LONDON (Reuters) - Heightened emotions over executive pay are likely to hang over Glencore (GLEN.L) and Xstrata XTA.L bosses’ last ditch meetings with key investors, raising tensions in the last weeks before a July vote on the trader’s $30 billion takeover bid.
Top executives from both sides are trying to convince recalcitrant Xstrata shareholders to back not just the deal, but also an unpopular retention package worth more than 170 million pounds ($265 million) for the miner’s top 73 managers - a team whose operational expertise they say is key to future profit.
A revolt at advertising agency WPP (WPP.L) on Wednesday where investors rejected boss Martin Sorrell’s 6.8 million pound pay award amid a broader “shareholder spring” that has claimed top executive scalps, has made the two companies’ task tougher.
“Given WPP, I think we have to take the risk of shareholder resistance seriously,” said one hedge fund adviser. “If someone is against the pay, they will also vote against the deal.”
Sources familiar with the matter said insiders on both sides were unsettled over the unprecedented backlash over pay, even by standards familiar to Xstrata given chief executive Mick Davis has long been one of the most highly paid in the FTSE 100.
“It is extremely hard for us, as institutional shareholders, to vote for retention packages like that because, in the current environment, it does look fairly egregious,” said one top-50 Xstrata shareholder.
“The way that they have done it is such that you cannot vote against those proposals without voting against the deal, which I think is a very dangerous way of structuring the thing ... I think it will be really close.”
Ultimately, most analysts and sources involved in the transaction still say dealmakers on both sides are expected to get the deal across the finish line, but it could be tight.
Key to growing concerns is the fact investors will have to back both the deal and pay in linked votes on July 12. Glencore, which already owns almost 34 percent of the miner, cannot vote.
In a scenario that would have been excluded only weeks ago, securing success could even involve a change to the terms.
Glencore - which would take a hit to its dealmaking reputation and which analysts say could face credit rating downgrades should the deal fail - has until the end of June should it want to change the bid. It could make changes up until two days before the vote, but that would then be delayed.
But two factors have played in Glencore’s favor - deteriorating commodity prices, particularly for thermal coal, that have tempered expectations, and the threat of a sharp drop in Xstrata shares if the deal fails - a prospect that has seen naysayers selling out rather than holding on to vote “no”.
“The apparent lack of science behind the figures and the fact the retention payment plan isn’t tied to performance has stirred up some questions over whether this pay package vote might face stiffer resistance than one would have thought a few weeks ago,” analyst Jeff Largey at Macquarie in London said.
“I agree there is more speculation as to whether getting the deal through will be as easy as they thought, but at the end of the day I believe the deal will still go through.”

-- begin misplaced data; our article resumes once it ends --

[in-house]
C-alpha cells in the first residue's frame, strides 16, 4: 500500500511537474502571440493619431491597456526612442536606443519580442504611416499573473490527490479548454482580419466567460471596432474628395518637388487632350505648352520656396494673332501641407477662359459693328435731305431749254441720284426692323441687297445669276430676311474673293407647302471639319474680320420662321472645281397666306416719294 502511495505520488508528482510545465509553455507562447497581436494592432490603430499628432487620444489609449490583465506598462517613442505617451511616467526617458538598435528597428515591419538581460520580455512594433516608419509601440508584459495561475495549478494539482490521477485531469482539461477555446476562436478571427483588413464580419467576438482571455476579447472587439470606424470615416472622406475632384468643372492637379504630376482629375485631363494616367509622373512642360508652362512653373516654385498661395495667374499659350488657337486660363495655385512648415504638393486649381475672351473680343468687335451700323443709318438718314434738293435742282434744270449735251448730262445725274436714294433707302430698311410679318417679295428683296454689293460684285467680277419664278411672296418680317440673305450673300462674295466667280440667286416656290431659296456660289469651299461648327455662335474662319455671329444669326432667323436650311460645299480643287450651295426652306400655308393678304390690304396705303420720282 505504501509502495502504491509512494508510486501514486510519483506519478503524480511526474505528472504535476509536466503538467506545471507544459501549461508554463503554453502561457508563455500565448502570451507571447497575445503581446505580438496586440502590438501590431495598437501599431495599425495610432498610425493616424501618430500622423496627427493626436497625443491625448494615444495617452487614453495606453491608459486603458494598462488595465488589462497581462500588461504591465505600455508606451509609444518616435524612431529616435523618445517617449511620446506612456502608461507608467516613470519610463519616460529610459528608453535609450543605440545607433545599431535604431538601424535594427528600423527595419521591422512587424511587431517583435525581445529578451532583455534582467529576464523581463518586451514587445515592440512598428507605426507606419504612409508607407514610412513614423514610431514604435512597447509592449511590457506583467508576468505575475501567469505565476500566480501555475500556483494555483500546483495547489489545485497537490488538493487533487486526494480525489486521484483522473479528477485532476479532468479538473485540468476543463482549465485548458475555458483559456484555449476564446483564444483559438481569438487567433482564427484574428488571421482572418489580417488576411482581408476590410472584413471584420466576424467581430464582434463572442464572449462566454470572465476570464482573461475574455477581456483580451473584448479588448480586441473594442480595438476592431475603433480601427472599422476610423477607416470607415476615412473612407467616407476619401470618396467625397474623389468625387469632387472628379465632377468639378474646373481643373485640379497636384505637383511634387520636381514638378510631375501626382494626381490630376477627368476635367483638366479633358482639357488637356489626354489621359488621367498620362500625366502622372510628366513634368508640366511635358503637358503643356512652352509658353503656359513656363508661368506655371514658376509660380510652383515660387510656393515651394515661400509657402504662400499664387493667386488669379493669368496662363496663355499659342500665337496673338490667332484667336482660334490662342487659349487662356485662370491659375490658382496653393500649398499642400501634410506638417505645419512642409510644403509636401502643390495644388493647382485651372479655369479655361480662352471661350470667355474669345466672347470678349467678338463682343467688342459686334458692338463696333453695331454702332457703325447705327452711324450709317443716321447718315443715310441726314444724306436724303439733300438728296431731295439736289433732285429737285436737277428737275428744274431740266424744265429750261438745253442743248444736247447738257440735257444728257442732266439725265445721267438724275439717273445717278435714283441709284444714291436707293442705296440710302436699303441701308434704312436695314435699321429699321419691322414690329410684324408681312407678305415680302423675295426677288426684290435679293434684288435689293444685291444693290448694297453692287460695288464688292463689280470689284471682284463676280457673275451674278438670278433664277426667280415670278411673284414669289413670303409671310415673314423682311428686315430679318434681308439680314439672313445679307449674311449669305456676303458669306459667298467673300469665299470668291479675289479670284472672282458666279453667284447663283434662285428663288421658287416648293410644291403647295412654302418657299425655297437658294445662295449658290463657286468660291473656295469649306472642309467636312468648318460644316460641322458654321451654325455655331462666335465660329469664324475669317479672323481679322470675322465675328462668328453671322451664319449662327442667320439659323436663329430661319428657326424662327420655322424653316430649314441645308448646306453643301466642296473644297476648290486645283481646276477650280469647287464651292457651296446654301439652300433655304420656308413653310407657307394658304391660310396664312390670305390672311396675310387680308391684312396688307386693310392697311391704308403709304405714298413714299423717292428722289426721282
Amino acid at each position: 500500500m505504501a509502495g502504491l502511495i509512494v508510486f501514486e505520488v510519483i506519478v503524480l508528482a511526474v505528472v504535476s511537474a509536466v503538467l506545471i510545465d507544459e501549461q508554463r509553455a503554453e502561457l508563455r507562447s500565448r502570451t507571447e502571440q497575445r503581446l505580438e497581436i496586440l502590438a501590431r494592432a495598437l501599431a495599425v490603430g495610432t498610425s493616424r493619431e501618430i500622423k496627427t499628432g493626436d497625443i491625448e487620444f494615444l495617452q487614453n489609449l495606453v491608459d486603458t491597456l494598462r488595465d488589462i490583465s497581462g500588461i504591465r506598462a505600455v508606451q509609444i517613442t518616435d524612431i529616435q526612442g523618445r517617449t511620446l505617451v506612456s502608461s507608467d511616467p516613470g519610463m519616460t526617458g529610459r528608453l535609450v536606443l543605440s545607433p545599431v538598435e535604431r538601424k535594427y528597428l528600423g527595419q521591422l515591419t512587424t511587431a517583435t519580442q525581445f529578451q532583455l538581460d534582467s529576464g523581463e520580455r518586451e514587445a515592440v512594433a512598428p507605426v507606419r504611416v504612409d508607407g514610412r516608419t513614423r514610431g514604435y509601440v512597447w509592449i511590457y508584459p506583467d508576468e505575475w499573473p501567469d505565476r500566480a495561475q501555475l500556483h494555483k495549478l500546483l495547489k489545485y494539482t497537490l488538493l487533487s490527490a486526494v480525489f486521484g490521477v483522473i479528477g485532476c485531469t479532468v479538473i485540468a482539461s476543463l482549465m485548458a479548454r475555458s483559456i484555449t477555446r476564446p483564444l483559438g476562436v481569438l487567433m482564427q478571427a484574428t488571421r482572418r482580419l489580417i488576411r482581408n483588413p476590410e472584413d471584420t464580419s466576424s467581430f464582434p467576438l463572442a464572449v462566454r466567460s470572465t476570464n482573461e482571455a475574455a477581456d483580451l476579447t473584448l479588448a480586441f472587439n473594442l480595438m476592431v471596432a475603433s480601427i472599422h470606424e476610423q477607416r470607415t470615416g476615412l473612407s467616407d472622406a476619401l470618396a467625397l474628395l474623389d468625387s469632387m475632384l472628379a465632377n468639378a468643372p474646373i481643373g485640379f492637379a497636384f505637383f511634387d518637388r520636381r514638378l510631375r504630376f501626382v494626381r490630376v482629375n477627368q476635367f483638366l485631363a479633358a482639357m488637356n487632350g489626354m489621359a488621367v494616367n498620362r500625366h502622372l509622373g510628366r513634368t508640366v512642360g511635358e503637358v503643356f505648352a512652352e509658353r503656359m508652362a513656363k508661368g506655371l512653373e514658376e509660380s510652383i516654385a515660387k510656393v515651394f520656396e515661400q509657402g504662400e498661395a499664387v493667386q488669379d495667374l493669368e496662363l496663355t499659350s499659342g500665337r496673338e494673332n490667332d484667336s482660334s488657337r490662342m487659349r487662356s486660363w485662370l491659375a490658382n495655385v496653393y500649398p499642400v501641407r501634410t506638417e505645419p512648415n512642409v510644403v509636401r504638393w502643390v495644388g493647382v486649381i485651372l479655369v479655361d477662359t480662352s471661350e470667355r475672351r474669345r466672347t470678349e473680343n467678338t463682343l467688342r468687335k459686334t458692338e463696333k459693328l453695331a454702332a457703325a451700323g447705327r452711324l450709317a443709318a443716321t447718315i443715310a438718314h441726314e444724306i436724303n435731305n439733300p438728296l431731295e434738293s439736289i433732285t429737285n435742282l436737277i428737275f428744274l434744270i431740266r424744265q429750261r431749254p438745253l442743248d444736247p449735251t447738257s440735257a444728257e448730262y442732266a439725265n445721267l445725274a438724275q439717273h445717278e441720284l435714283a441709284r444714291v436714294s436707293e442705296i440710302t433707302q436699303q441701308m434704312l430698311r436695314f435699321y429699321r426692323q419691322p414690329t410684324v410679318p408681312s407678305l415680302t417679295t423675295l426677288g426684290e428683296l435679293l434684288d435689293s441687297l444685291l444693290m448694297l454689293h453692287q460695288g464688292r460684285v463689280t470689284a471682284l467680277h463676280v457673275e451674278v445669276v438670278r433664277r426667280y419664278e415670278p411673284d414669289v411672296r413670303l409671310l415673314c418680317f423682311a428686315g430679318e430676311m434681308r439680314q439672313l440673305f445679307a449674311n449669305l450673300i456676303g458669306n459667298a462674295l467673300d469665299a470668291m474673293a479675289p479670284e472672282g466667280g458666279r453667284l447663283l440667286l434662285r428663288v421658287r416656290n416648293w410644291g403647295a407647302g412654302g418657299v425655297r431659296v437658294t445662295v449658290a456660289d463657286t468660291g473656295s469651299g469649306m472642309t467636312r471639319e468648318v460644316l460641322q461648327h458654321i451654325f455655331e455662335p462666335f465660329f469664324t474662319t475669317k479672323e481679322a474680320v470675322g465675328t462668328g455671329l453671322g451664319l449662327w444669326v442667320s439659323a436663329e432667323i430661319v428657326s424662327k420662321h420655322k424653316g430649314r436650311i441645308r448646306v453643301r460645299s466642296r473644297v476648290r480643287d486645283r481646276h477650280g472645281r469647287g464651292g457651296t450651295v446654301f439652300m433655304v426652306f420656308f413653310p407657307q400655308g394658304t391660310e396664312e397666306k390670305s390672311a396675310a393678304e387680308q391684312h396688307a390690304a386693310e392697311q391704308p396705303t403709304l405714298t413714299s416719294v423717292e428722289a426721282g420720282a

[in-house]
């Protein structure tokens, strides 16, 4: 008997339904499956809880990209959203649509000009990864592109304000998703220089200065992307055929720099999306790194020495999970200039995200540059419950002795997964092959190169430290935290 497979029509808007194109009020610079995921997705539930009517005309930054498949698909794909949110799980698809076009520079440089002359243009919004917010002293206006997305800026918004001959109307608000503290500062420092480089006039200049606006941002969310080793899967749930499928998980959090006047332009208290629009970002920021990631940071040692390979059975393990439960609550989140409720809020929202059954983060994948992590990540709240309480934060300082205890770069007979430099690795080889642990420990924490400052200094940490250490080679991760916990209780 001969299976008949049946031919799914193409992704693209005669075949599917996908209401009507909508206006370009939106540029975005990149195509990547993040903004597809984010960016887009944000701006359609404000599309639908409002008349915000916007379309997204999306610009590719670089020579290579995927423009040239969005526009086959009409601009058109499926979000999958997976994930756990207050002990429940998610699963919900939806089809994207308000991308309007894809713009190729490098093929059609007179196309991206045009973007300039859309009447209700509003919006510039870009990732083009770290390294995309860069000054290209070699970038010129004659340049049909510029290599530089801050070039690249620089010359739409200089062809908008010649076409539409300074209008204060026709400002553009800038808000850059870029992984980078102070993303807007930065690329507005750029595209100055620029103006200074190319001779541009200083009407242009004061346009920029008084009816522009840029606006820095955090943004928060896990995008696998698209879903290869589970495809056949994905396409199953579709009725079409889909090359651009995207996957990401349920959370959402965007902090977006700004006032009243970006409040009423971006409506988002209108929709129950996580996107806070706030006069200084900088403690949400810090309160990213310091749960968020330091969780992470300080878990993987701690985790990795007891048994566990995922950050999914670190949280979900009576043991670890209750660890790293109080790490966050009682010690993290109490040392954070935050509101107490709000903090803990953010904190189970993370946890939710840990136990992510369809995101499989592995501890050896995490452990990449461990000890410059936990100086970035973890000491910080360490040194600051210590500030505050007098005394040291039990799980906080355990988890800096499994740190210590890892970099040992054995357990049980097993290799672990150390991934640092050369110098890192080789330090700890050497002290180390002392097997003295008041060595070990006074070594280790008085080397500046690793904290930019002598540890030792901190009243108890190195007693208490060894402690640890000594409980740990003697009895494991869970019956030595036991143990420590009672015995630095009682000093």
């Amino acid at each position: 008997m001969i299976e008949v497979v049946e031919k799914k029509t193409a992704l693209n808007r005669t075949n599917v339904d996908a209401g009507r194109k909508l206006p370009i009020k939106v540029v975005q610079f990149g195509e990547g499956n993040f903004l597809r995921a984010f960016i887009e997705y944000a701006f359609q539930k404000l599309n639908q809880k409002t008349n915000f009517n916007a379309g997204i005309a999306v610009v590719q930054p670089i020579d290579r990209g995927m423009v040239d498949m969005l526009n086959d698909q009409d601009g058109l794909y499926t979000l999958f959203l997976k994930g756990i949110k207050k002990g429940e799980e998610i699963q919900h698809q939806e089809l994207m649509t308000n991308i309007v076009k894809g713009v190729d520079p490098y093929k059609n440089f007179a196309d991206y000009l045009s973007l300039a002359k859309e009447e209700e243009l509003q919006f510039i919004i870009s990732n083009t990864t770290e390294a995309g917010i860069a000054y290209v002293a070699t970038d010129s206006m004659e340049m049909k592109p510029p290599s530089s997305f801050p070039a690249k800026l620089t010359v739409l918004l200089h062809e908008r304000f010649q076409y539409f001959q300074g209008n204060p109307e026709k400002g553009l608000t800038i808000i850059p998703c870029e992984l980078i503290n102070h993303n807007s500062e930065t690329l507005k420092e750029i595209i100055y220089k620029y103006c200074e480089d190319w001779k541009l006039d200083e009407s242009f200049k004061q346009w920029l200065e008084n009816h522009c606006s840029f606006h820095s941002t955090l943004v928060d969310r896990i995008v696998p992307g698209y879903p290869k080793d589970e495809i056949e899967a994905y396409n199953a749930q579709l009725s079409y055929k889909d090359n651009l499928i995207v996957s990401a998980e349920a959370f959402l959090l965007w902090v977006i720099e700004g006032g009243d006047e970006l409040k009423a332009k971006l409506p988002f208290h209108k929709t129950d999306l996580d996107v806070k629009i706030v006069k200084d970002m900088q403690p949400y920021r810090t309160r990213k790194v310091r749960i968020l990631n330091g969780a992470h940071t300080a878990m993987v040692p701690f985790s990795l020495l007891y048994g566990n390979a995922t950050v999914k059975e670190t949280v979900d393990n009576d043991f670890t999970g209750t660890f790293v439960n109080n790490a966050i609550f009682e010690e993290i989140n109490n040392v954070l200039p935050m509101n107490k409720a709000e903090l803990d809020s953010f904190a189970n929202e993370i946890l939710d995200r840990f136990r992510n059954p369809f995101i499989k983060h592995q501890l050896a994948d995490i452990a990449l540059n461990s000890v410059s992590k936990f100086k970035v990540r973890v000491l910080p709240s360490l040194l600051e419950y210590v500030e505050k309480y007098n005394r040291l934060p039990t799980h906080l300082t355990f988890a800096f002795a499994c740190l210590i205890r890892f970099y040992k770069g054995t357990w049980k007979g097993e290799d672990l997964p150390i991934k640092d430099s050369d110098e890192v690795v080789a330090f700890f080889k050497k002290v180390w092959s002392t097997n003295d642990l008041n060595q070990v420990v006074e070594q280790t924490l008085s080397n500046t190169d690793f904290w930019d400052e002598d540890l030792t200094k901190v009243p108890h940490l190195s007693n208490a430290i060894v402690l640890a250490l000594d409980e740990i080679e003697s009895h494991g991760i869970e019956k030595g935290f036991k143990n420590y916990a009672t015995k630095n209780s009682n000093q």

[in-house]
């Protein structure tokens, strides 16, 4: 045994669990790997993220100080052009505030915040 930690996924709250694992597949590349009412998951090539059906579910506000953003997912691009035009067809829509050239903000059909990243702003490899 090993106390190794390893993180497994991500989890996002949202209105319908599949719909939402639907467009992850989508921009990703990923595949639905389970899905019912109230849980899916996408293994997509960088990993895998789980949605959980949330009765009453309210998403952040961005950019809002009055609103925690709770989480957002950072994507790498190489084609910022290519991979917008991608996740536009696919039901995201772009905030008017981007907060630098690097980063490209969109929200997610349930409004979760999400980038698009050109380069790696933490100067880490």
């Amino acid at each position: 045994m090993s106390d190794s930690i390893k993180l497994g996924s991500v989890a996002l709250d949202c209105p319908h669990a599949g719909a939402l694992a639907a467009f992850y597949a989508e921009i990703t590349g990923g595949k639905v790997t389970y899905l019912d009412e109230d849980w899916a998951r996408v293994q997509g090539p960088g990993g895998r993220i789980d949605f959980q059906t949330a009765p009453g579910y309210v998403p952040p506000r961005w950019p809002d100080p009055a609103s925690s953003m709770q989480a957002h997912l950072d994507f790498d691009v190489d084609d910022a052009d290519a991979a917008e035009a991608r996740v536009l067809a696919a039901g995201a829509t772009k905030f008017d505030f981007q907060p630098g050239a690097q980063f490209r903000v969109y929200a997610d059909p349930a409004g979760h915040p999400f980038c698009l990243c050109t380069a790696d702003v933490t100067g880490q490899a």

Naysayers among Xstrata investors, he said, were unlikely to hold on to their shares only to vote down the deal and face a drop some analysts estimate at 30 percent or more if the deal fails. Glencore, meanwhile, would remain a blocking shareholder.
Standard Life, Fidelity and BlackRock are among the large shareholders who have sold shares this month, according to regulatory filings.
“If I was to get my wish and Glencore walked away, the immediate consequence would be that I would be a lot poorer as the shares would go down,” said one former shareholder who has sold out in recent weeks.
The structure of the offer has made minority investors key - opposition from just over 16.5 percent of the total shareholding could sink the deal, given approval is required from 75 percent for the main vote on the offer, and Glencore does not vote.
The vote on pay requires a simple majority, but both will need to go through for the deal to succeed.
Qatar, which has built an 11 percent stake in Xstrata since the deal was announced, is expected to support the bid. But several large, institutional investors including Standard Life, Fidelity and Schroders are expected to vote against.
The question, still unclear, is whether their opposition will be enough in a market that has helped temper expectations of improved terms, with thermal coal prices at two-year lows and growing political uncertainty in Argentina and Peru, two key geographies for Xstrata’s growth pipeline.
Shares in Xstrata were trading on Thursday at around 2012 lows. They are also close to the lowest ratio to Glencore shares since the deal was announced - under 2.6 times and well below the offer of 2.8 Glencore shares for every Xstrata share held - implying there is little market hope of a bump.
“Clearly people in the market are upset about the retention awards, the fact they are not performance based and they are mostly cash not equity, but I am not convinced the retention awards alone are enough for the deal not to go through,” analyst Christopher LaFemina at Jefferies said.
“For both companies it is an important transaction, but it is not an easy one.”
Additional reporting by Victoria Howley; Editing by Jon Loades-Carter